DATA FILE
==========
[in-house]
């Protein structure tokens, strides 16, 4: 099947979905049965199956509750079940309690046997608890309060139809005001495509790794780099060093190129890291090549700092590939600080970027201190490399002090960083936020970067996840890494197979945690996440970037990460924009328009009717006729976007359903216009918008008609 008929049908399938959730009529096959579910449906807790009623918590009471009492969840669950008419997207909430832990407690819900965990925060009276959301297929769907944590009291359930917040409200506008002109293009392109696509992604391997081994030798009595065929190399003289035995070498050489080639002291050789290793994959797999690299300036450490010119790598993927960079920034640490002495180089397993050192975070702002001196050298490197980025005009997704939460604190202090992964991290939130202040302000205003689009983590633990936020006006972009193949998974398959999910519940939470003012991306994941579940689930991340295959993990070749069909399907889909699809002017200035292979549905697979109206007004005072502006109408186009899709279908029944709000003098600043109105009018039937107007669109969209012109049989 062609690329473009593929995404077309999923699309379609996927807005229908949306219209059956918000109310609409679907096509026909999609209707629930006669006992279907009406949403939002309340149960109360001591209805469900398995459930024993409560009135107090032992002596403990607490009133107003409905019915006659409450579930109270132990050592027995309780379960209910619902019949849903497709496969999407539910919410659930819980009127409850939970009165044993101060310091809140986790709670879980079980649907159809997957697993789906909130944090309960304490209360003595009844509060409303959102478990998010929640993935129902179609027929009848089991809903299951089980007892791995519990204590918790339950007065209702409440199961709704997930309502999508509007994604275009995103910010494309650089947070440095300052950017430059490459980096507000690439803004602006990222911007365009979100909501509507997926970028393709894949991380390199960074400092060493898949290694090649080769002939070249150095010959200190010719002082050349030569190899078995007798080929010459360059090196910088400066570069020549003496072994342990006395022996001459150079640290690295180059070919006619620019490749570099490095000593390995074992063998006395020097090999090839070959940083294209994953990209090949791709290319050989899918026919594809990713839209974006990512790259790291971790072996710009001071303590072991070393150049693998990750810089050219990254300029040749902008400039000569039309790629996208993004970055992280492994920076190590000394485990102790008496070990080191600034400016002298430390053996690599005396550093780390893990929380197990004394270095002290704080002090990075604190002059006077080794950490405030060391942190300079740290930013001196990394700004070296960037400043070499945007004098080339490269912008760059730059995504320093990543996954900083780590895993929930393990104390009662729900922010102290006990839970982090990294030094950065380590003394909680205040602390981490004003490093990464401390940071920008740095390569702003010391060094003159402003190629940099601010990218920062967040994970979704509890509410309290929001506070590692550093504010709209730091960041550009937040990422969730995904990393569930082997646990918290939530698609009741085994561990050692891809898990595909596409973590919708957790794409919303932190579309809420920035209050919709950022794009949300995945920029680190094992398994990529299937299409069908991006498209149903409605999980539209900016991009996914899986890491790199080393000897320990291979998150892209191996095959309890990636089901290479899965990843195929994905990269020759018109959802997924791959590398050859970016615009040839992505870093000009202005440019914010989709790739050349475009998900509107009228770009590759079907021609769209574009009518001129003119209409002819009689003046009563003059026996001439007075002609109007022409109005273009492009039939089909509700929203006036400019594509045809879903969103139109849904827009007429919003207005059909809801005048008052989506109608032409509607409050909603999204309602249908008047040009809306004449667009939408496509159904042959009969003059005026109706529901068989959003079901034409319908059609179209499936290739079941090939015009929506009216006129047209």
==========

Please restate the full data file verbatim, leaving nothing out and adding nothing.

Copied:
[in-house]
């Protein structure tokens, strides 16, 4: 099947979905049965199956509750079940309690046997608890309060139809005001495509790794780099060093190129890291090549700092590939600080970027201190490399002090960083936020970067996840890494197979945690996440970037990460924009328009009717006729976007359903216009918008008609 008929049908399938959730009529096959579910449906807790009623918590009471009492969840669950008419997207909430832990407690819900965990925060009276959301297929769907944590009291359930917040409200506008002109293009392109696509992604391997081994030798009595065929190399003289035995070498050489080639002291050789290793994959797999690299300036450490010119790598993927960079920034640490002495180089397993050192975070702002001196050298490197980025005009997704939460604190202090992964991290939130202040302000205003689009983590633990936020006006972009193949998974398959999910519940939470003012991306994941579940689930991340295959993990070749069909399907889909699809002017200035292979549905697979109206007004005072502006109408186009899709279908029944709000003098600043109105009018039937107007669109969209012109049989 062609690329473009593929995404077309999923699309379609996927807005229908949306219209059956918000109310609409679907096509026909999609209707629930006669006992279907009406949403939002309340149960109360001591209805469900398995459930024993409560009135107090032992002596403990607490009133107003409905019915006659409450579930109270132990050592027995309780379960209910619902019949849903497709496969999407539910919410659930819980009127409850939970009165044993101060310091809140986790709670879980079980649907159809997957697993789906909130944090309960304490209360003595009844509060409303959102478990998010929640993935129902179609027929009848089991809903299951089980007892791995519990204590918790339950007065209702409440199961709704997930309502999508509007994604275009995103910010494309650089947070440095300052950017430059490459980096507000690439803004602006990222911007365009979100909501509507997926970028393709894949991380390199960074400092060493898949290694090649080769002939070249150095010959200190010719002082050349030569190899078995007798080929010459360059090196910088400066570069020549003496072994342990006395022996001459150079640290690295180059070919006619620019490749570099490095000593390995074992063998006395020097090999090839070959940083294209994953990209090949791709290319050989899918026919594809990713839209974006990512790259790291971790072996710009001071303590072991070393150049693998990750810089050219990254300029040749902008400039000569039309790629996208993004970055992280492994920076190590000394485990102790008496070990080191600034400016002298430390053996690599005396550093780390893990929380197990004394270095002290704080002090990075604190002059006077080794950490405030060391942190300079740290930013001196990394700004070296960037400043070499945007004098080339490269912008760059730059995504320093990543996954900083780590895993929930393990104390009662729900922010102290006990839970982090990294030094950065380590003394909680205040602390981490004003490093990464401390940071920008740095390569702003010391060094003159402003190629940099601010990218920062967040994970979704509890509410309290929001506070590692550093504010709209730091960041550009937040990422969730995904990393569930082997646990918290939530698609009741085994561990050692891809898990595909596409973590919708957790794409919303932190579309809420920035209050919709950022794009949300995945920029680190094992398994990529299937299409069908991006498209149903409605999980539209900016991009996914899986890491790199080393000897320990291979998150892209191996095959309890990636089901290479899965990843195929994905990269020759018109959802997924791959590398050859970016615009040839992505870093000009202005440019914010989709790739050349475009998900509107009228770009590759079907021609769209574009009518001129003119209409002819009689003046009563003059026996001439007075002609109007022409109005273009492009039939089909509700929203006036400019594509045809879903969103139109849904827009007429919003207005059909809801005048008052989506109608032409509607409050909603999204309602249908008047040009809306004449667009939408496509159904042959009969003059005026109706529901068989959003079901034409319908059609179209499936290739079941090939015009929506009216006129047209």